Converting enthusiasm into a well-rounded story
Substance abuse. Drunk boys, harming themselves, other boys, or the care workers. Smashed windows. Dead rats. Could these things have taken place in Moria?
December 11, 2020
December 11, 2020

Are we missing something?

Hello there,

This is Stavros Malichudis, reporter for Solomon, and I’m very much excited about writing this first “Notes from the field” newsletter for you!

After a year of working closely with one another, my colleagues at Solomon now know that when I get hold of something that could possibly make a powerful story for publication, I get overrun by enthusiasm.

It usually starts when I get a lead for a new story, or just finish an appointment with a source who has shared something I find extraordinary. And, then, things usually go like this: me spamming my coworkers with messages or calls about it, making promises that this time I will have a 3,000-word piece ready for publication in two days (even though nobody asked me to), and then they try to calm me down, weighing things and sharing concerns and many hmm’s.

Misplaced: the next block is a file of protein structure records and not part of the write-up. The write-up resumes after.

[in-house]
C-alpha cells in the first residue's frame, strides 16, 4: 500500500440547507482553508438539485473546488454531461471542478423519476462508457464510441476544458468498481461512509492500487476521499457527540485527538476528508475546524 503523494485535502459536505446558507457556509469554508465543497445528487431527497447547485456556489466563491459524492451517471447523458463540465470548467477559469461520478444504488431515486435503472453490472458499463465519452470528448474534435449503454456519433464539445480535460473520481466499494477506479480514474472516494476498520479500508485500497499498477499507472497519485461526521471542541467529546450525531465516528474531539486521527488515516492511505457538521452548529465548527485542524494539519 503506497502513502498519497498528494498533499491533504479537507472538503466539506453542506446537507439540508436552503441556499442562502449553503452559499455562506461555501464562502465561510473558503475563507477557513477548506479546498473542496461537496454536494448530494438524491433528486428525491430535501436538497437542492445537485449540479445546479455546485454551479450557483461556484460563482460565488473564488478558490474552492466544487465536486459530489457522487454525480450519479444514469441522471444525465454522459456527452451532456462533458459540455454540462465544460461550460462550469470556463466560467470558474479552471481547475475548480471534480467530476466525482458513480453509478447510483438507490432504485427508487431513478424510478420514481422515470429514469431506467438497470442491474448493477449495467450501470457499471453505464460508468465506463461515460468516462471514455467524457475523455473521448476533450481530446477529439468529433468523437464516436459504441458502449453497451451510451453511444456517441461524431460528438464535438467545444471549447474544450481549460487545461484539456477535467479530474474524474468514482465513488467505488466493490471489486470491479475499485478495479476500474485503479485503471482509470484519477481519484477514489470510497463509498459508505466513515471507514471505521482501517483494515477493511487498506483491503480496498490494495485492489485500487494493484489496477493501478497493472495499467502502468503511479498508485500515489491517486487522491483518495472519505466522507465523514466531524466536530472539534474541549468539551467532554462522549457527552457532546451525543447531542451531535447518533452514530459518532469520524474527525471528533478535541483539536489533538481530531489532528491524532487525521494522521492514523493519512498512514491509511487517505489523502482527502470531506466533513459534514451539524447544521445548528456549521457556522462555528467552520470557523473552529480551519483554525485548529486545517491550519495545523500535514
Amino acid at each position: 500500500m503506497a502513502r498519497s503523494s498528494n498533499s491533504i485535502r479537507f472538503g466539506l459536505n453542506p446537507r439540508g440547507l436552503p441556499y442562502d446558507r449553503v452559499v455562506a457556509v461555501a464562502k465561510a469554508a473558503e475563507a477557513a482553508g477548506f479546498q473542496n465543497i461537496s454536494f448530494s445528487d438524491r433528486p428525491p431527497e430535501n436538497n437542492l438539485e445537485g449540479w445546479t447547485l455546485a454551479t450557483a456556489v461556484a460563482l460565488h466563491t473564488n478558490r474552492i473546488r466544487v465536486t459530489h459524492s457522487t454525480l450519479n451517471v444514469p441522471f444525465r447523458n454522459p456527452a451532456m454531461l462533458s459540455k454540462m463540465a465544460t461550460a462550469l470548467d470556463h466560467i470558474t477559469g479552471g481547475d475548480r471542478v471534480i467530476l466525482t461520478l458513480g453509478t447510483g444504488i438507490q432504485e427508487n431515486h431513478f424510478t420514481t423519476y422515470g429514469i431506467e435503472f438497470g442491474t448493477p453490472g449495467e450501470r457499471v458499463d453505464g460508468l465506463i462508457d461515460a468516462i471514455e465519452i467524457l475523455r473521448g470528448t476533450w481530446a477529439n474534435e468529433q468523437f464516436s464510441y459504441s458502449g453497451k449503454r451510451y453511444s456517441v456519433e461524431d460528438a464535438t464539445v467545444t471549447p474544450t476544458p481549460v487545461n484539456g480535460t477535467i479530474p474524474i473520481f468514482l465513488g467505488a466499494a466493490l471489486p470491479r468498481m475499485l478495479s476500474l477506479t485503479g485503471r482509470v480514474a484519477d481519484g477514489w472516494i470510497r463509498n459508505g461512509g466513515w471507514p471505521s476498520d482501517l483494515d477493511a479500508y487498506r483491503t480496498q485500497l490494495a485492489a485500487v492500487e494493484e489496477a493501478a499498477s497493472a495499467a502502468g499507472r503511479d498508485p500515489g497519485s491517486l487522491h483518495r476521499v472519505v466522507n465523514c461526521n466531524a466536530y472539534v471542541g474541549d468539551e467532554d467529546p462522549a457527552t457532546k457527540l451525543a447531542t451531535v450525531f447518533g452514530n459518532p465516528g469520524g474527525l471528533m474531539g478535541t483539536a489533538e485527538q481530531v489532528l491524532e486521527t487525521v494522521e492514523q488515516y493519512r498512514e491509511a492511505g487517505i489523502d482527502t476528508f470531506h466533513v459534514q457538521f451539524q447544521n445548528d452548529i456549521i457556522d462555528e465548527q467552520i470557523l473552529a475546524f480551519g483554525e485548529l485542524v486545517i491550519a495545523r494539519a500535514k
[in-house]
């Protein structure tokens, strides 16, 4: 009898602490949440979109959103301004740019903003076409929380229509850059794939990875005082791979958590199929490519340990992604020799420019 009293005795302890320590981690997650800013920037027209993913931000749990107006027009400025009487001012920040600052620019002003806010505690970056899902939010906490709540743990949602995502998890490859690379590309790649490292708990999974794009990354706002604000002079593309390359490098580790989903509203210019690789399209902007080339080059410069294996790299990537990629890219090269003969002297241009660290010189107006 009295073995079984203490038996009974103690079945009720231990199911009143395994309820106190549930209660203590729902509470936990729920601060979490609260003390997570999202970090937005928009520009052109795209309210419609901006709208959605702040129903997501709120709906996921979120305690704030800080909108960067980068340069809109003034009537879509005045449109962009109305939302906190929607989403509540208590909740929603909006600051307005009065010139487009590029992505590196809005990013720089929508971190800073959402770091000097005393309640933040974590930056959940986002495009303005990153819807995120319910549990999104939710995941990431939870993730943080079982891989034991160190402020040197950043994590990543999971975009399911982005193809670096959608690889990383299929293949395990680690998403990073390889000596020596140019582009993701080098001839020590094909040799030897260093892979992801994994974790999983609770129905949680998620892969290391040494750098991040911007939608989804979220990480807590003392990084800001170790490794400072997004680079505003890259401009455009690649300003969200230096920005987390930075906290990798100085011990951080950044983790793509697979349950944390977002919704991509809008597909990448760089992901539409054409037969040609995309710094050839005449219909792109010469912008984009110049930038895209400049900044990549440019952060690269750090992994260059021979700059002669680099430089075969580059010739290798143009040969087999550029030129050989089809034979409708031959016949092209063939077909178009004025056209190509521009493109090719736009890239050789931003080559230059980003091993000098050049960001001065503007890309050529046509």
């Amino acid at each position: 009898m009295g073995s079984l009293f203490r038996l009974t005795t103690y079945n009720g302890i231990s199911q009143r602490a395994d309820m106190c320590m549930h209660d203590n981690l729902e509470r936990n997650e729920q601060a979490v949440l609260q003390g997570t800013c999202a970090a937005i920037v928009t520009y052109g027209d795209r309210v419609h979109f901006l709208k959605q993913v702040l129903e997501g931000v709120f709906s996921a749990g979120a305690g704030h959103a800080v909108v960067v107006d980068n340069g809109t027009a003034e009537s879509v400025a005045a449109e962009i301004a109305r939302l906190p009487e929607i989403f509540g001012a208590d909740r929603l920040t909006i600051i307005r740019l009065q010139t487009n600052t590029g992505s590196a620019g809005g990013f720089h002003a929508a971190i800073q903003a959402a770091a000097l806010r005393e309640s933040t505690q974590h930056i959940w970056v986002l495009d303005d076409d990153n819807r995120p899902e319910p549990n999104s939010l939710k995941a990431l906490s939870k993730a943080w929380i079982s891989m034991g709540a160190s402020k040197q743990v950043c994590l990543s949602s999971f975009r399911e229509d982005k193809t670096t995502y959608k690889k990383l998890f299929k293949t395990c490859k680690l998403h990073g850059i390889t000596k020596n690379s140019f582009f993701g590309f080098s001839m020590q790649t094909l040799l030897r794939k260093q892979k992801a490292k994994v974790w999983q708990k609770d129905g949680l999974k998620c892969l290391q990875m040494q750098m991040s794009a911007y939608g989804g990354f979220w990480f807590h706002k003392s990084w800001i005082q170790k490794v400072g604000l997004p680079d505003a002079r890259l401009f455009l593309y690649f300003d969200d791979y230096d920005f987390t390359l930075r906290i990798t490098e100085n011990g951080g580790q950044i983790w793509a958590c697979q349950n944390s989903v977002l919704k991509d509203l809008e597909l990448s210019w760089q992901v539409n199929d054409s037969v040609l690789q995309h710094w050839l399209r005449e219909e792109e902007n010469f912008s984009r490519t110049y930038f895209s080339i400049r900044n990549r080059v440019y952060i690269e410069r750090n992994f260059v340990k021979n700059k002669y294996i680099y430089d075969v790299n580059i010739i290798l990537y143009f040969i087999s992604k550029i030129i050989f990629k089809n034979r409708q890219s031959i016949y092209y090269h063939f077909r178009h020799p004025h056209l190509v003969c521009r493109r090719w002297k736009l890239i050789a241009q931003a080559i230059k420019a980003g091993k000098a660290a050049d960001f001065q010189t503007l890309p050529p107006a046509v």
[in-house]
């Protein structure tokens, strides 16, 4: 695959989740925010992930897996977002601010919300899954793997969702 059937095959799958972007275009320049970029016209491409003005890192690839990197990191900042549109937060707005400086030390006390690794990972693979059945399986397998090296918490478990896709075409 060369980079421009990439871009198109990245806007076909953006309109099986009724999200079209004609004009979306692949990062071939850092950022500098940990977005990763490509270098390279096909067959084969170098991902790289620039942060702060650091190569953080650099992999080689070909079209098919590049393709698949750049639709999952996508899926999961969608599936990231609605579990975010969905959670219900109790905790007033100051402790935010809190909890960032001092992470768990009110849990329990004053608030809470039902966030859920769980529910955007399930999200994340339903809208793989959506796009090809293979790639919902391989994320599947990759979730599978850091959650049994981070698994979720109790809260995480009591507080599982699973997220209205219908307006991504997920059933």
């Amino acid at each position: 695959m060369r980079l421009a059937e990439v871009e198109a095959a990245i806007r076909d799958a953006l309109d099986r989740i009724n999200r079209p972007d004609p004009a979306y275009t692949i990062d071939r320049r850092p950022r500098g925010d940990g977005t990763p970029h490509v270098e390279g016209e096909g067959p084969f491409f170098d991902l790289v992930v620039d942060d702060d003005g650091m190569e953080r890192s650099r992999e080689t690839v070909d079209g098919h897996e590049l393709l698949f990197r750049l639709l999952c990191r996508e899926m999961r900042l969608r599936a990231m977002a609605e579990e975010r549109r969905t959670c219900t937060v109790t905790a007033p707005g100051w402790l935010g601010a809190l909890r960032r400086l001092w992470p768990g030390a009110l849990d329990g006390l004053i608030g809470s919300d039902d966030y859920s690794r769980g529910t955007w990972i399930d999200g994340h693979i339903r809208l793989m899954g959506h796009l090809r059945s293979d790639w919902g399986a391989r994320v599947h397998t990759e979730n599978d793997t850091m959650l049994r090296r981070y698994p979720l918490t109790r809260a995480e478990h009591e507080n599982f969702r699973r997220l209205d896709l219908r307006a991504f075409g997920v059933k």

So, as you can imagine, this was also more or less what happened, when I found myself walking around the ashes of Moria, among burnt tents and destroyed possessions, and I stumbled upon an IOM’s personnel logbook from the safe zone of Moria’s Reception and Identification Center that became the basis for the powerful story we worked on, in collaboration with Investigate Europe and Reporters United (and published also in Tagesspiegel, Mediapart, Publico, openDemocracy, Klassekampen, WP Magazyn, Vice Deutsch, and infoLibre).

Thankfully we didn’t publish the story “within a week”, as I had initially insisted to my colleague Iliana Papangeli, when I got back from Lesvos and we started working on it together. We published it approximately 1.5 months later, on November 1. And, to be honest, it couldn’t have been done otherwise.

Here, I would like to share with you how we spent that time, and all the steps we followed so that a notebook that contained original material – which we considered to be of major importance not only for Greek but for a European audience – took shape into a well-rounded story.


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Refugee minor in Patras: “See you in another country”

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